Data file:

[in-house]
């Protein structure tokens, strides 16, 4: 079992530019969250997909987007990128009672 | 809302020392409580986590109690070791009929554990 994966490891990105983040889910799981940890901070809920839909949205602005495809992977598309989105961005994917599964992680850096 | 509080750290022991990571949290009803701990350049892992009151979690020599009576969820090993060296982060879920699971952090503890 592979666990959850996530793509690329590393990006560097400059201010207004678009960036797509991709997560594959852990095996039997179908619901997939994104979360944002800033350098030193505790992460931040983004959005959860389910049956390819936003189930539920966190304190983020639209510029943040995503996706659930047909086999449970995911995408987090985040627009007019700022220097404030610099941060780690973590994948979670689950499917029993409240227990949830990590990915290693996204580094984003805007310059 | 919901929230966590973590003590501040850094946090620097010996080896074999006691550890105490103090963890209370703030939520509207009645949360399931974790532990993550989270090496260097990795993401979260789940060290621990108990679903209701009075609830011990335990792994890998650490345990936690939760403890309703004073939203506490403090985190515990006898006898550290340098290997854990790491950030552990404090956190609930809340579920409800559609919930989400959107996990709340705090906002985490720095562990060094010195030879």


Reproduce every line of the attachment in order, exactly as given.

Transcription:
[in-house]
């Protein structure tokens, strides 16, 4: 079992530019969250997909987007990128009672 | 809302020392409580986590109690070791009929554990 994966490891990105983040889910799981940890901070809920839909949205602005495809992977598309989105961005994917599964992680850096 | 509080750290022991990571949290009803701990350049892992009151979690020599009576969820090993060296982060879920699971952090503890 592979666990959850996530793509690329590393990006560097400059201010207004678009960036797509991709997560594959852990095996039997179908619901997939994104979360944002800033350098030193505790992460931040983004959005959860389910049956390819936003189930539920966190304190983020639209510029943040995503996706659930047909086999449970995911995408987090985040627009007019700022220097404030610099941060780690973590994948979670689950499917029993409240227990949830990590990915290693996204580094984003805007310059 | 919901929230966590973590003590501040850094946090620097010996080896074999006691550890105490103090963890209370703030939520509207009645949360399931974790532990993550989270090496260097990795993401979260789940060290621990108990679903209701009075609830011990335990792994890998650490345990936690939760403890309703004073939203506490403090985190515990006898006898550290340098290997854990790491950030552990404090956190609930809340579920409800559609919930989400959107996990709340705090906002985490720095562990060094010195030879």